“Juuuuuuuice!!!!!!!!!!”, my heart sang as I saw a stall selling bottles of fizzy pear. That was when I noticed the sign: Telliskivi Creative City. It was such a cool place, all these old warehouse buildings converted into shops and cafés, with clothing markets in the square between.
I bought some clothes (tally: 2 items fit, 1 item doesn’t), and went to an open-air café. I bought peppermint lemonade, and watched old train tracks through the glassless window of a crumbling wall. It was arty hipster heaven, and though I don’t identify as hipster, I sometimes identify as arty. Either way, I was in love with the place.
I then explored the markets some more, bought cute little woollen booties for my soon-to-be-born niece, had a look around the shops, and crossed over the dilapidated train tracks to the station behind Toompea Hill (to FINALLY get the coffee I’d awaited since the previous day). I was careful to avoid antique shops, because I have absolutely zero trust in my own impulse control. I had to tell myself “No, Eliza, you don’t need — nor will you EVER need — a genuine KGB uniform”. “But they’re so cool!” Whispered another part of myself.
I then went to the bus station. As Kadriorg and Metsakalmistu were both quite a walk away, I decided to use my (not so) trusty Google maps app to tell me which bus to get on. It even told me how long the journey would take! 19 minutes.
As the bus went on a lovely, scenic drive through the green, pine-filled suburbs, alarm bells began to ring, particularly when we passed a sign for Metsakalmistu. Because Kadriorg is MUCH closer than Metsakalmistu. Even 40 minutes out of Tallinn, I convinced myself that everything was fine, that the bus must be just taking a circular route. Even when I was the last passenger on the bus, I told myself it was fine.
Then the bus came to a final stop at a freaking truck stop near a town called Maardu. The driver started speaking to me in bemused Russian. I tried English, held my hands up in defeat, and walked towards the main road. The only people around were old men, and I was scantily clad (by my standards) in a singlet top and shorts.
Even as the strong, independent, patriarchy-smashing woman that I am, I was just a tad terrified. So what did I do? I laughed. I laughed at my own stupidity, laughed at just how good at getting lost I am. I finally found a bus stop, and sweet, sweet WiFi. I decided to avoid public transport, and just walk back to Tallinn, because I trust my (somewhat dubious) sense of direction FAR more than my dire ineptitude with public transport.
I couldn’t be THAT far out of Tallinn, could I? I checked Google maps. How long would it take me to get back to Tallinn on foot? Three hours and fifty-one minutes. I nearly cried! But I didn’t, because I’m a grown-ass woman who WILL NOT cry until she has fixed the damn mess that she got herself into in the first place.
I checked Google maps again. There would be a bus in two minutes. Two minutes passed. No bus. The driver from the other bus drove past in a car. He pulled over. With the help of another man — somehow, through the language barrier — he offered me a lift. I shook my head, defeated, on the verge of tears. The golden rule of solo female travel is (probably) “don’t get into cars with strange men.”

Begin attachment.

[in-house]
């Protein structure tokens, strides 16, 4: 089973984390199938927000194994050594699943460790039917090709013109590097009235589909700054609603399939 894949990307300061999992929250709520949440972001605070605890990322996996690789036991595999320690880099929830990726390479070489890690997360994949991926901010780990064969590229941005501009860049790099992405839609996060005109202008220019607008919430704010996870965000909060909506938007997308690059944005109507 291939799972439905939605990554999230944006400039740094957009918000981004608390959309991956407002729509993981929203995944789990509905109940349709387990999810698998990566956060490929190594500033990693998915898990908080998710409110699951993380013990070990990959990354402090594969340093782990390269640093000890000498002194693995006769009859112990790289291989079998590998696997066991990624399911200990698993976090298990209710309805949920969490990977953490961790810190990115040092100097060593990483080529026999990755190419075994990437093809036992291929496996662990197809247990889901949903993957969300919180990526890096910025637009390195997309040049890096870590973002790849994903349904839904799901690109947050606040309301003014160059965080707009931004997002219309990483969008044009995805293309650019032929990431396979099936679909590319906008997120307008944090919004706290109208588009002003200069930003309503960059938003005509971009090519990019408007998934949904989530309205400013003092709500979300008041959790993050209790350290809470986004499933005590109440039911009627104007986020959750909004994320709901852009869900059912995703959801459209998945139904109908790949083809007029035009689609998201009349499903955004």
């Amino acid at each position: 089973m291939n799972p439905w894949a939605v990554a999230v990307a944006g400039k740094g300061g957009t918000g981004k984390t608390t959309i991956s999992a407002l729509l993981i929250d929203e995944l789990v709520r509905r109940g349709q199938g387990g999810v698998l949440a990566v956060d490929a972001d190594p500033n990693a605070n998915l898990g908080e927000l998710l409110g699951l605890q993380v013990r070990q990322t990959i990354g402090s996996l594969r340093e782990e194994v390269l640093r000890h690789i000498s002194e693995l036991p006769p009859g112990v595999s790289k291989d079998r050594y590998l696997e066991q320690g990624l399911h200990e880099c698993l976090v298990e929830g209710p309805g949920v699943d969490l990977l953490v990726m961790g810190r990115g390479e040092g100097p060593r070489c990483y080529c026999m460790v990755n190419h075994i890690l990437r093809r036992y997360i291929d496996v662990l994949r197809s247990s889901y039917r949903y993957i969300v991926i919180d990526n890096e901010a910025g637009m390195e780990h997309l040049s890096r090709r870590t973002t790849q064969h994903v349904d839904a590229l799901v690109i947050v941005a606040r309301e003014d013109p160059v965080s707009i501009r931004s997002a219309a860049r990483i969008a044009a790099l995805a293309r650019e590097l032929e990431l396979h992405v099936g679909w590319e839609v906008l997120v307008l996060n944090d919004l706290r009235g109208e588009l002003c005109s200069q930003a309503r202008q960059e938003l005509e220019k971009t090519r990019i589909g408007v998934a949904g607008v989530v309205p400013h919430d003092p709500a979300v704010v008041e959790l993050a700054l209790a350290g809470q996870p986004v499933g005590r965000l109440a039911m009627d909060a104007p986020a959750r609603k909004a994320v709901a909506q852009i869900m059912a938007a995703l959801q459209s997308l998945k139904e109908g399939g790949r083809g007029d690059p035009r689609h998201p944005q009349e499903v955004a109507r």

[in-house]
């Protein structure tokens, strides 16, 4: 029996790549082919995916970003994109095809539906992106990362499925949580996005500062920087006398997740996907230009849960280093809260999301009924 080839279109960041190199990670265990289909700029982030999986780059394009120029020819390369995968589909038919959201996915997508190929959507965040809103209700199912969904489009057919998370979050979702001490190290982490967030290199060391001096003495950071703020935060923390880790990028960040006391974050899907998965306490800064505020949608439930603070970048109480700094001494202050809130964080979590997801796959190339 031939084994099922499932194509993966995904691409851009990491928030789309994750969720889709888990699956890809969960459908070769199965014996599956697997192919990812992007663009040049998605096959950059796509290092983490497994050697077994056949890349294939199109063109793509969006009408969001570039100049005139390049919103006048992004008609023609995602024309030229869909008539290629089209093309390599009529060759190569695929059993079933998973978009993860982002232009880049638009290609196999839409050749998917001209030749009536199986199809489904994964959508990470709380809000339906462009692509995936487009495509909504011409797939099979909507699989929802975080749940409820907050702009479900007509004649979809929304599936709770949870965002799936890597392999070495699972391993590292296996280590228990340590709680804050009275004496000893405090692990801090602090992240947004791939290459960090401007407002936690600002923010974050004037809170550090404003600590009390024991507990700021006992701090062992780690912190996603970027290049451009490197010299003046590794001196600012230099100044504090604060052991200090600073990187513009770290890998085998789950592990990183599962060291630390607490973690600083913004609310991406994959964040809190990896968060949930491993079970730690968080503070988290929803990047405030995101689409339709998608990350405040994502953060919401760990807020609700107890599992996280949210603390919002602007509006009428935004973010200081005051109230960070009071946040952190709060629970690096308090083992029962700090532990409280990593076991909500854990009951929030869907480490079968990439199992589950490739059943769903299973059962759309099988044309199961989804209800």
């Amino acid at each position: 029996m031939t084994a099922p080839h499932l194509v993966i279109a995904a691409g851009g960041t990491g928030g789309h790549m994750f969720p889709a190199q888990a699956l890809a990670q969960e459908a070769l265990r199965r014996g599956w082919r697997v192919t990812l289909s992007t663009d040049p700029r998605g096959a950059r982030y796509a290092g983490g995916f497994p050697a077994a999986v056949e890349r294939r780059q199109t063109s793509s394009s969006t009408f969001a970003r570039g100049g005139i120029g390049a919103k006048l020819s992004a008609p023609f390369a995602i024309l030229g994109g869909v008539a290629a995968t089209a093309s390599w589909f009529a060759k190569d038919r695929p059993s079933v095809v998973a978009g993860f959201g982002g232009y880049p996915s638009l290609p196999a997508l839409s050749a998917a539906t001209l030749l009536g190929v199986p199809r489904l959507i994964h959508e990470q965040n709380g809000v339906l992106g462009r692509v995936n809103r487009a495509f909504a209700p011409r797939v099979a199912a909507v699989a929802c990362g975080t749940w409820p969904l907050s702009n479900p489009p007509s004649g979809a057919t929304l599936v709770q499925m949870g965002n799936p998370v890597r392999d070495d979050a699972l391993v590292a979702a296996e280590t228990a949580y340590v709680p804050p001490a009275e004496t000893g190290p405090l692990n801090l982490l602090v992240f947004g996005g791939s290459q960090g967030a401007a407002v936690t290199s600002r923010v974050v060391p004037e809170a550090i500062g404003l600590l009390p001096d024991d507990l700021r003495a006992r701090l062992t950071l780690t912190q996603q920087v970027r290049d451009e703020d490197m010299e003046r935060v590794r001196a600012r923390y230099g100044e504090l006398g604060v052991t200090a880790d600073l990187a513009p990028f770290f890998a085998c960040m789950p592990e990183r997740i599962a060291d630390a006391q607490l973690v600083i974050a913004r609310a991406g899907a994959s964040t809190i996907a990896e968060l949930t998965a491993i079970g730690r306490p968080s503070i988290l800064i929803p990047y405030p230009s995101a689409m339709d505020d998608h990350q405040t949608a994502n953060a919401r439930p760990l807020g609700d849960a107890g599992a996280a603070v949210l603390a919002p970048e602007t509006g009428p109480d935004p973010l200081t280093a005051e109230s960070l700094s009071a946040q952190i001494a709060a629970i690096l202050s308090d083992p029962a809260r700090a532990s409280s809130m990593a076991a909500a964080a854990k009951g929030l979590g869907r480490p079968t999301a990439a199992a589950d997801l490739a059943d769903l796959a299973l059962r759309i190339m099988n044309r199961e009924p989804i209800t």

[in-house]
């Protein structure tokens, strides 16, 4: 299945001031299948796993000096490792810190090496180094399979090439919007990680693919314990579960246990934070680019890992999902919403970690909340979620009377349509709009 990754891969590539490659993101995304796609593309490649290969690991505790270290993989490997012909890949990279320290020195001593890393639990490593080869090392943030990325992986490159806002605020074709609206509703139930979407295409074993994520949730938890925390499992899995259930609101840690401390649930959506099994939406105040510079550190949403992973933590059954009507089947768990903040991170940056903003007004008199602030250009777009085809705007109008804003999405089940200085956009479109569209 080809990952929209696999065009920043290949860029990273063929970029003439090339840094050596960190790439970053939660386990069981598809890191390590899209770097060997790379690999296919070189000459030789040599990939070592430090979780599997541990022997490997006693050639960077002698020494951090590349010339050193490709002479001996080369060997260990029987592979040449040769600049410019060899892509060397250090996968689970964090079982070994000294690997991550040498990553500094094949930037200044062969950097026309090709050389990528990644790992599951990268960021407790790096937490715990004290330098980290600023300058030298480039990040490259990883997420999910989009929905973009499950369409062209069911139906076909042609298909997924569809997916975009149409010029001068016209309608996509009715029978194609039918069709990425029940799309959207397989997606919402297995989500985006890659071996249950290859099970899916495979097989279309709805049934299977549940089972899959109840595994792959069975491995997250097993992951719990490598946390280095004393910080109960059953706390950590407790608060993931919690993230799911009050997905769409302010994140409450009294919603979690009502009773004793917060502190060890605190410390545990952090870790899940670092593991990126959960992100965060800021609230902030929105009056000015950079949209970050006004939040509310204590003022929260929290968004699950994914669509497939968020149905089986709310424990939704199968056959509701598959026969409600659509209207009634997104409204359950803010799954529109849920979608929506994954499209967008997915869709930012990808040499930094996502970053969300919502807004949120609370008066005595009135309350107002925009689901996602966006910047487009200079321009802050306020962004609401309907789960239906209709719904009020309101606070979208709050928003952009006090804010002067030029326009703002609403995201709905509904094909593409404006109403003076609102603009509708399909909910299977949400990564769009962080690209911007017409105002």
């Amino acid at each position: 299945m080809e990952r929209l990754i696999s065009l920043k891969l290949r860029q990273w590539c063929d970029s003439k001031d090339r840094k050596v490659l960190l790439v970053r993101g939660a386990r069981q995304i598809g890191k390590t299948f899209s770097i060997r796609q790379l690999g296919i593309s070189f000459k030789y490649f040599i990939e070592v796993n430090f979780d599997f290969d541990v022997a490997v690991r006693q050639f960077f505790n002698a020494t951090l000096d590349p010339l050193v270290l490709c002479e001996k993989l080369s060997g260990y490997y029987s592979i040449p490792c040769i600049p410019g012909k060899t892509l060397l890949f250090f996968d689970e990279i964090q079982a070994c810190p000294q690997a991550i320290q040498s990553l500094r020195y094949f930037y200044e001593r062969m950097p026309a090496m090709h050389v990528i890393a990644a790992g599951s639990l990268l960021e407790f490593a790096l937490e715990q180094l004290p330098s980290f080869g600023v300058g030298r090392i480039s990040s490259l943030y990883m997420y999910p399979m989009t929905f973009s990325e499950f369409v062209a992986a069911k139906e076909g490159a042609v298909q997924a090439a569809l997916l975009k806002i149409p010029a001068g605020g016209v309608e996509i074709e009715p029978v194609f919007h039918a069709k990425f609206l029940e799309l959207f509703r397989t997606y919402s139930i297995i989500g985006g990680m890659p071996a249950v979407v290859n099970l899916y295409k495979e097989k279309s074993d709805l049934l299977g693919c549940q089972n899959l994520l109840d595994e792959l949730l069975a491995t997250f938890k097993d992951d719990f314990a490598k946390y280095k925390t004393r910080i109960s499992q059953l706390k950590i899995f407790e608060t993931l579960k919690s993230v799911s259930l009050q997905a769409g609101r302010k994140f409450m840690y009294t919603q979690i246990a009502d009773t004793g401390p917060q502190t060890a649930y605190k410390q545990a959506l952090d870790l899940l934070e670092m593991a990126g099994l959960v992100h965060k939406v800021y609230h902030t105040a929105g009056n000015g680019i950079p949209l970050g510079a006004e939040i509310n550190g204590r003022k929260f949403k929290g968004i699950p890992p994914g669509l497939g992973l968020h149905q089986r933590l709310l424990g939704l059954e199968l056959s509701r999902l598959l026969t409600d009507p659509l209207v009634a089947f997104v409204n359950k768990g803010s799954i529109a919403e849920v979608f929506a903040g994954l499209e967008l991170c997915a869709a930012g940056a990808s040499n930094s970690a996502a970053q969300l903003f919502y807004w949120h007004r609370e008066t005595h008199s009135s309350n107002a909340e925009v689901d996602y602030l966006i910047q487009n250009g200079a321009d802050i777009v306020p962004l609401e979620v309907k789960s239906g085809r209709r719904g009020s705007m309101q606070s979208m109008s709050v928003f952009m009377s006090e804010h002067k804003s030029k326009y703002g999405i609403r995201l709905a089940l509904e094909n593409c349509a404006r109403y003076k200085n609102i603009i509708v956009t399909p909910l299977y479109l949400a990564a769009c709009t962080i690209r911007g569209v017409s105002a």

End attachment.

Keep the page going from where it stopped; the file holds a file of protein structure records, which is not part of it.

I figured, if someone was going to murder me, I’d rather be murdered on a main road, where I’d have a chance of being found, than in someone’s car, where they could destroy the evidence. So I sat at the bus stop and sulked. I messaged my sister a few times, refreshed Google maps, felt immensely sorry for myself. Then, in the distance, I saw a red-and-white vehicle. A tram! Headed for Tallinn! I nearly wept with joy.
I still felt pretty mixed up after I returned to Tallinn. Especially when I realised Kadriorg was only a freaking 25 minute walk from Viru Väljak anyway, grrrrrr. All that stress for nothing!
I went to the Rotermann quarter, bought some fat, juicy strawberries from an old lady at a stall, found a bench to sit on, and continued sulking. The conclusion I came to, after thinking about the events of the day, is that THIS is what travelling is about — this getting lost, experiencing life. What would have happened if I’d gotten on the right bus? I’d have gone to Kadriorg, taken lots of photos, had a pleasant day, and then what? What would I have learnt? What lasting memories would I have made?
Yeah, getting lost is absolutely petrifying, but today has been memorable, and it’s taught me an important lesson about making sure I actually know where I’m going, and trusting my intuition when I think I’m headed in the wrong direction.
When I was hanging out in the Rotermann quarter, a friendly Finnish/Nigerian man came up and spoke to me in some language I didn’t understand. He thought I was Russian (I’ll take that as a compliment). When he discovered I was, in fact, English, he wanted to chat for a while, to practise his English. So we sat on a bench on a hill near the Old Town and chatted for a bit. It was the longest conversation in English (or at all) that I’ve had on this city (which isn’t hard), and it wouldn’t have happened if I’d gotten on the right bus. Maybe I was meant to get lost, I don’t know. What I do know, is that things always work out in the end. The one thing I’ve missed since being here is talking to people, hearing their stories. And maybe making a friend for an hour was more important than going to tourist attractions. (Maybe).
Note: this may be my last update for a few days. I’m uploading blogs bi-daily, and tonight is my last night in Tallinn, and I probably won’t have WiFi when I’m in Lahemaa.